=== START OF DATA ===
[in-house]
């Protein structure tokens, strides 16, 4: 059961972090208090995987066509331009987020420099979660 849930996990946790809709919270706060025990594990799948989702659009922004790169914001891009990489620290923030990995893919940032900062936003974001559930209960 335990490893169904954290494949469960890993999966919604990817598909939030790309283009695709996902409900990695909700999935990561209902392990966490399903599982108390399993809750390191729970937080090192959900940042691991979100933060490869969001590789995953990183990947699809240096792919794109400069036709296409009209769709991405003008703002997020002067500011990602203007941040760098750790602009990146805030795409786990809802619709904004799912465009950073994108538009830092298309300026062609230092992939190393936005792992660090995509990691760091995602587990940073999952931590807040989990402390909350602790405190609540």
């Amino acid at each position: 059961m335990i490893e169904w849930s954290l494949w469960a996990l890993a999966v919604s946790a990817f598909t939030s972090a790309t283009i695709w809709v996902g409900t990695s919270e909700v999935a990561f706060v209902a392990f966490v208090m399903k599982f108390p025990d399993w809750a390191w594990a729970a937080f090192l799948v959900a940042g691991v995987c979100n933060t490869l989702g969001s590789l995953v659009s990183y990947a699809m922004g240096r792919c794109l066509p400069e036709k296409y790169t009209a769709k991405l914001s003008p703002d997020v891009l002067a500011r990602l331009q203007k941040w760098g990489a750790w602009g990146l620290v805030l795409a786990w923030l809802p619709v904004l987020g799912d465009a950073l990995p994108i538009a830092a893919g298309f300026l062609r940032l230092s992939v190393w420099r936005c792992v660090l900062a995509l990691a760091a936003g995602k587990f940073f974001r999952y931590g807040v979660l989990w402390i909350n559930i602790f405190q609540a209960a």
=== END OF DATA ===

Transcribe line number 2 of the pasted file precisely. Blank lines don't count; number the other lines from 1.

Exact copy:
């Protein structure tokens, strides 16, 4: 059961972090208090995987066509331009987020420099979660 849930996990946790809709919270706060025990594990799948989702659009922004790169914001891009990489620290923030990995893919940032900062936003974001559930209960 335990490893169904954290494949469960890993999966919604990817598909939030790309283009695709996902409900990695909700999935990561209902392990966490399903599982108390399993809750390191729970937080090192959900940042691991979100933060490869969001590789995953990183990947699809240096792919794109400069036709296409009209769709991405003008703002997020002067500011990602203007941040760098750790602009990146805030795409786990809802619709904004799912465009950073994108538009830092298309300026062609230092992939190393936005792992660090995509990691760091995602587990940073999952931590807040989990402390909350602790405190609540």